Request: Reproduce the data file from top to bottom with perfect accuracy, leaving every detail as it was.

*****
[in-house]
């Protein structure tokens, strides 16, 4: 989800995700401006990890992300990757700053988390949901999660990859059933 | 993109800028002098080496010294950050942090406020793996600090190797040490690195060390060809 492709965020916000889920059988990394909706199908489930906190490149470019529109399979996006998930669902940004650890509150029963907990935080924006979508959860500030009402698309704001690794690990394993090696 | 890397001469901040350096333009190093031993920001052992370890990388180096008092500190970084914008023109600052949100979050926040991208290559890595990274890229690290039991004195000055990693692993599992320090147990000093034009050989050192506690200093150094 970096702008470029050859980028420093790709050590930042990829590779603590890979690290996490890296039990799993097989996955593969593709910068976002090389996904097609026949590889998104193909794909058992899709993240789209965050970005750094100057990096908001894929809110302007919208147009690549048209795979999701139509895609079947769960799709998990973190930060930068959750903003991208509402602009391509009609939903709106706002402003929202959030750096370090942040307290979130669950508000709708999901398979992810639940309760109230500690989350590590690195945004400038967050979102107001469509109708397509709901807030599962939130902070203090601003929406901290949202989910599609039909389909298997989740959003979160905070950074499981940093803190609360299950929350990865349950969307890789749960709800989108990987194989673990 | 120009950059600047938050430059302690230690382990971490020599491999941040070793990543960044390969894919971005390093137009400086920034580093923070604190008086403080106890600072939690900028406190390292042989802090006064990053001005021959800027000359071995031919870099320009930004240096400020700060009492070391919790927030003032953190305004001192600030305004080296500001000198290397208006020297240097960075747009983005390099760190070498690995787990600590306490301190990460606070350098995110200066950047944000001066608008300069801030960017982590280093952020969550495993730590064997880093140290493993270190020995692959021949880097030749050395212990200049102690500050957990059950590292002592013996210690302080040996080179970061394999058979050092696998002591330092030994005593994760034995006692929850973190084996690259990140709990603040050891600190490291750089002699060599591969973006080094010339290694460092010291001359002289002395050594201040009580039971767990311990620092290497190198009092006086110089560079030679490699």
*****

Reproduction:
[in-house]
């Protein structure tokens, strides 16, 4: 989800995700401006990890992300990757700053988390949901999660990859059933 | 993109800028002098080496010294950050942090406020793996600090190797040490690195060390060809 492709965020916000889920059988990394909706199908489930906190490149470019529109399979996006998930669902940004650890509150029963907990935080924006979508959860500030009402698309704001690794690990394993090696 | 890397001469901040350096333009190093031993920001052992370890990388180096008092500190970084914008023109600052949100979050926040991208290559890595990274890229690290039991004195000055990693692993599992320090147990000093034009050989050192506690200093150094 970096702008470029050859980028420093790709050590930042990829590779603590890979690290996490890296039990799993097989996955593969593709910068976002090389996904097609026949590889998104193909794909058992899709993240789209965050970005750094100057990096908001894929809110302007919208147009690549048209795979999701139509895609079947769960799709998990973190930060930068959750903003991208509402602009391509009609939903709106706002402003929202959030750096370090942040307290979130669950508000709708999901398979992810639940309760109230500690989350590590690195945004400038967050979102107001469509109708397509709901807030599962939130902070203090601003929406901290949202989910599609039909389909298997989740959003979160905070950074499981940093803190609360299950929350990865349950969307890789749960709800989108990987194989673990 | 120009950059600047938050430059302690230690382990971490020599491999941040070793990543960044390969894919971005390093137009400086920034580093923070604190008086403080106890600072939690900028406190390292042989802090006064990053001005021959800027000359071995031919870099320009930004240096400020700060009492070391919790927030003032953190305004001192600030305004080296500001000198290397208006020297240097960075747009983005390099760190070498690995787990600590306490301190990460606070350098995110200066950047944000001066608008300069801030960017982590280093952020969550495993730590064997880093140290493993270190020995692959021949880097030749050395212990200049102690500050957990059950590292002592013996210690302080040996080179970061394999058979050092696998002591330092030994005593994760034995006692929850973190084996690259990140709990603040050891600190490291750089002699060599591969973006080094010339290694460092010291001359002289002395050594201040009580039971767990311990620092290497190198009092006086110089560079030679490699």